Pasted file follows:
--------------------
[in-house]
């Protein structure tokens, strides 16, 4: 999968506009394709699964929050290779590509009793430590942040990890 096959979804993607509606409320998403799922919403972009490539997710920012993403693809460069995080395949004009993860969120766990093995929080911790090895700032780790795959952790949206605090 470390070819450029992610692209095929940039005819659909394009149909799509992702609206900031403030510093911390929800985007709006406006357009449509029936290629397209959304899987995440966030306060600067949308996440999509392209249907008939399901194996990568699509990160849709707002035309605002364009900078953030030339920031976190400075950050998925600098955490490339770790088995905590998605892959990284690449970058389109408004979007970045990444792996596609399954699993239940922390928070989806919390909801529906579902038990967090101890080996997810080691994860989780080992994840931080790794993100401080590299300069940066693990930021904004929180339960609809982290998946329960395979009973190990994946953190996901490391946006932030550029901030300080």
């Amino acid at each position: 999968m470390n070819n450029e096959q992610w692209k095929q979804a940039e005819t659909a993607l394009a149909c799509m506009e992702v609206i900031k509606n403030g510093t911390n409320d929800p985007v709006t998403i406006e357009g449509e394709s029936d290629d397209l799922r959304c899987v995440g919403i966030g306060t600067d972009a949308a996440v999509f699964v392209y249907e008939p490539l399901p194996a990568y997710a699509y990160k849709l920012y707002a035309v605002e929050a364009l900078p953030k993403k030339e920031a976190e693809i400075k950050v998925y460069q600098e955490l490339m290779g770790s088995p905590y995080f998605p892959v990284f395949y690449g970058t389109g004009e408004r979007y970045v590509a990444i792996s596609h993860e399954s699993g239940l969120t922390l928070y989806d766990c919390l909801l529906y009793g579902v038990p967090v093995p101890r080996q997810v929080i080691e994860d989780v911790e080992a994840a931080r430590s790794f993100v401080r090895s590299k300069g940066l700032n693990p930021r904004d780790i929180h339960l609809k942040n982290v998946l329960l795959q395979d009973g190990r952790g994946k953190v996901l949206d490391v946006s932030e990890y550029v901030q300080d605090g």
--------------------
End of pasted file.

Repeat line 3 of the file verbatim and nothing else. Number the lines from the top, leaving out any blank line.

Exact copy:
């Amino acid at each position: 999968m470390n070819n450029e096959q992610w692209k095929q979804a940039e005819t659909a993607l394009a149909c799509m506009e992702v609206i900031k509606n403030g510093t911390n409320d929800p985007v709006t998403i406006e357009g449509e394709s029936d290629d397209l799922r959304c899987v995440g919403i966030g306060t600067d972009a949308a996440v999509f699964v392209y249907e008939p490539l399901p194996a990568y997710a699509y990160k849709l920012y707002a035309v605002e929050a364009l900078p953030k993403k030339e920031a976190e693809i400075k950050v998925y460069q600098e955490l490339m290779g770790s088995p905590y995080f998605p892959v990284f395949y690449g970058t389109g004009e408004r979007y970045v590509a990444i792996s596609h993860e399954s699993g239940l969120t922390l928070y989806d766990c919390l909801l529906y009793g579902v038990p967090v093995p101890r080996q997810v929080i080691e994860d989780v911790e080992a994840a931080r430590s790794f993100v401080r090895s590299k300069g940066l700032n693990p930021r904004d780790i929180h339960l609809k942040n982290v998946l329960l795959q395979d009973g190990r952790g994946k953190v996901l949206d490391v946006s932030e990890y550029v901030q300080d605090g």